This question came up for me yesterday when I decided to make myself a healthy lunch. As I was assembling the ingredients that included, lettuce and basil from my deck garden, sliced strawberries, blueberries, shredded carrots, snap peas, walnuts and boiled shrimp dressed with a lovely olive oil that I bought out of a keg in a local specialty store, and champagne vinegar from Trader Joe's it occurred to me how much work this was. It literally took 40 minutes to wash, dry, prep, and clean up after myself. That seemed like an extraordinary amount of time to make little ole' me lunch.
Prior to that, I had spent my time talking to clients, making phone calls related to household issues, going through email, making my bed, swimming for 30 minutes, showering and getting dressed, having a simple breakfast, and all that seemed worthwhile. BUT how much time do I deserve to give myself to make lunch? Had I just grabbed some goat cheese and carrots, an oatmeal bar, or a turkey sandwhich on a bagel, or a can of soup it would have taken five minutes. Not only that, but it doesn't take that long to eat all of that. Whereas, it takes quite a while to fork, chew and swallow a big mixed salad.
So many of us are altogether willing to do for others, isn't that the American way? OK. So I decided I'm worth it, and followed it up with a yummy dinner that took about 20 minutes to prep, then cook. I also took the time to read, take a walk and meditate. I really had to work at self-nurturing and to believe that "I deserve it." But all too frequently, we come last. What happens when we come last? We become resentful for one thing, and we tend to expect others to make us first, or at least count, and when they don't, we get really angry. Additionally, no one ends up takeing care of us...if we don't.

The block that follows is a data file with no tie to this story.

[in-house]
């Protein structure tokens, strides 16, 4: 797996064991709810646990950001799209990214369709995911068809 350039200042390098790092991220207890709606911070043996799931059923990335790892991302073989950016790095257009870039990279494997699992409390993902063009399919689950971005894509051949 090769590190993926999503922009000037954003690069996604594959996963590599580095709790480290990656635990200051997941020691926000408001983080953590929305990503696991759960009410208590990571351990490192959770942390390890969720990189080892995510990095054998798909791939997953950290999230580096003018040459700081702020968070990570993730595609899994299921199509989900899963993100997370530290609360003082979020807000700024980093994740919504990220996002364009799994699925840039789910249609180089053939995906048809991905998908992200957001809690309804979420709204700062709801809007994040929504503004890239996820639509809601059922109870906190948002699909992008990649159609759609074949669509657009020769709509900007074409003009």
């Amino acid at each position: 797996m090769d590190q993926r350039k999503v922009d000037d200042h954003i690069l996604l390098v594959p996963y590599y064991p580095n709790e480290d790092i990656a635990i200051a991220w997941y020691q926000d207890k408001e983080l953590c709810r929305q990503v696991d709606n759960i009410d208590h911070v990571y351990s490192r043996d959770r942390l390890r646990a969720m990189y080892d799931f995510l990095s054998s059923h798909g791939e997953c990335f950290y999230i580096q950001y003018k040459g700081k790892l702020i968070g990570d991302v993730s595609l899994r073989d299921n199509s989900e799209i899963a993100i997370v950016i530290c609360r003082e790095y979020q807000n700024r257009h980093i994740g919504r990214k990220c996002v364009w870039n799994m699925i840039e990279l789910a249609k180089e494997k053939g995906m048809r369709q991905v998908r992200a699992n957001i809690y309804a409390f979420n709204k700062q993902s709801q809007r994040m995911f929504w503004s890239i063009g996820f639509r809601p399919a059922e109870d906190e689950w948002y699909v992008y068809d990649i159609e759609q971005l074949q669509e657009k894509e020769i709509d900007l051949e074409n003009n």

When you have an underlying belief that "I'm not worth it," you have a tendency to expect less from yourself and from others. Taking care of yourself, contrary to what a lot of individuals believe, is not a selfish act. "Selfish," as defined in Webster's means, "ONLY thinking of yourself." I'm talking about adding yourself to the list of people you care about. And, insisting that others take you seriously and add you to their list. How? In a variety of ways including, respecting you and your beliefs and needs.
There is another thing. You have to remember to think of yourself. Does that sound familiar? Somehow when we are focused on taking care of others - of our job, our kids, our partner, husband, wife, parents - we FORGET ABOUT OURSELF. This happened to Rachel, a woman who comes to me for Teletherapy. Her doctor had given her some herbs and probiotics to take each morning on an empty stomach. Somehow though, she forgot almost daily because she was so focused on getting the kids out, or doing some other 'wifely' chore, until she came to realize that she was doing herself harm. We figured out that she could set her alarm thirty minutes early, in order to just take care of herself first. Take her herbs, meditate, dress in semi-liesure. She put her needs on the front-burner and it worked.
Needs, I say. Having needs is not a dirty word. Needs are a normal part of being human. And being needy is not a curse or an affliction. Perhaps if you are too needy, it's because no one's sufficiently met your needs when you were little If that's the case, then it's time to become your own good parent. Give yourself the love, attention and nurturing that you were cheated of as a kid. Start taking care of yourself and believing that you are worth it, you deserve it, and others will too. It's amazing how our own attitude toward ourself is contageous.
Take care,
All the best,
Dr. Rita

Author's Bio: 

Rita Bigel-Casher, LCSW, PhD. Teletherapist/Coach for Better Mindful Living, Confidence Building, Trauma Resolution & Relationship Health. Known as the STRESS DOCTOR, Dr. Rita has an uncanny ability to help people become free of what stops them from being who they are. She uses Telephonic EMDR,Somatic Experiencing, Cognitive Therapy, Artmaking, Hypnosis, Music & much more as a way to get in touch with the subconscious and release blockages from there. Wherever you are, Call 212-532-0032 for your Complimentary Consultation.